5 Oct 2020
Ghost Signs for Sale Raise Ethical Questions
I’ve recently enjoyed browsing the ‘vintage signs’ pages of the Vinterior website which is an online marketplace for antiques dealers. It came to my attention some time ago when the sign below was for sale, alongside another that would once have been on the shop next door. They have long since been sold but, at the time of writing, those in the gallery above are all available at prices ranging from £250 to £3,480, which got me thinking about this marketplace in broader terms.
Signs in the Wild or Captivity
The pieces are being sold as interior decoration and there is obvious appeal to having a piece of vintage, fading signage adorning part of your home. What’s more, in theory, the existence of such a market prevents these signs from being destroyed or discarded upon removal. However, there is some further nuance in the matter.
One of the obvious possibilities is that signs may be removed either without permission (e.g. this one in North London), or solely for the purpose of being sold, especially given the prices that some of them appear to command.
This potentially lucrative trade may prevent altermative options from getting a look in, notably having them left in situ where their original context is maintained. A good example of this happening is the sign for E. Mono in Kentish Town. The one below in Southwark is among others that have been purposely kept in place within the context of wider property development on their host buildings.
Perhaps to these enlightened developers, the value added to their property by the authentic sign is believed to be greater than its sale value if removed.
If for some reason it was necessary for the sign to be removed then storage/display in a suitable museum would be an option for the most noteworthy, but not practical for the category en masse. However, aspects of the process could be followed, regardless of the signs’ ultimate destinations. These would include, but not be limited to:
- Photographically documenting them in their original position, including close-up images;
- Clearly noting address details;
- Conducting local historical research into dates of operation, and any other useful or interesting information about the companies and their owners.
This information would certaintly add value to the salvaged/removed signs in the context of the market for them, in much the same way as ‘certificates of authenticity’ do for artworks and limited edition prints.
However, it seems that those dealing in them are not typically seeking out and/or supplying such details. My enquiries about the eight signs at the top of this post yielded five responses, none of which could verify the provinence of the items for sale.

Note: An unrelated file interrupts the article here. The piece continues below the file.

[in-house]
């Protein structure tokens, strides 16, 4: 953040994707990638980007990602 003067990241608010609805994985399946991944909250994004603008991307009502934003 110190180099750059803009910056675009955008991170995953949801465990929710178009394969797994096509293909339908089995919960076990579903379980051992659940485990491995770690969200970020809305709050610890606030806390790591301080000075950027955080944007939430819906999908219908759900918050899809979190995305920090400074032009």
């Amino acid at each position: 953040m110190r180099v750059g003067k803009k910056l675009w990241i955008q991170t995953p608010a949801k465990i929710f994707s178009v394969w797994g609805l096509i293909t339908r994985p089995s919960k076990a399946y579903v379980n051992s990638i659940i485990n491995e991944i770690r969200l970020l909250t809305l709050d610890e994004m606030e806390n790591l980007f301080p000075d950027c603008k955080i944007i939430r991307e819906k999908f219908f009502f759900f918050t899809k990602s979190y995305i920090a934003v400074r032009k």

Beware the Faux
It’s one thing being unable to confirm the history of a genuine sign, but quite another if this is becuase the sign is actually a modern painted fake, or ‘faux’ sign.. While I don’t doubt that those above are the real deal, and the good intentions of their vendors, there is clearly scope for malicious interests to enter into what is often a market of relatively high-ticket items.
The incentives to (re)create objects which appear authentic are there, as are the techniques to do so. Specialists such as Peter Vogel of Nutmegger Workshop could certainly turn their hand to this endeavour should they so choose. The picture below is one of his, and is in fact based on an original sign that can be seen in archival photos, although he is clear that this is his own, modern creation.
There is the capacity for the marketplace to be confused by fakes, without greater care taken over authentication as outlined above.
Like endangered species, the fate of these signs in the face of property development may ultimately depend on finding a balance between maintaining a population in the wild, while carefully capturing and caring for some in captivity.
Given the prices that they command, and the ability to create very good ‘faux’ artefacts, a ‘third way’ could be making replicas of original signs for the purposes of interior decoration, while leaving the originals in place. The viability of this would depend on the extent to which the value on marketplaces such as Vinterior is bound up with the signs’ authenticity. However, as things stand, this authenticity isn’t rigorously verified by sellers or buyers, leaving issues somewhat blurred to say the least.
PS. A Confession
While writing my book about painted signs in Kratie, Cambodia, I grew an attachment to quite a number of them. A set of five were purchased directly from the owners, and removed, initially to my home there and then brought back with me when I left.
While I was clearly very happy with them at the time, on reflection I wonder if it was for the best, especially given how at least one of them was replaced. That said, there’s no telling if this replacement would have happened eventually anyway, and therefore what the fate of the painted original might otherwise have been.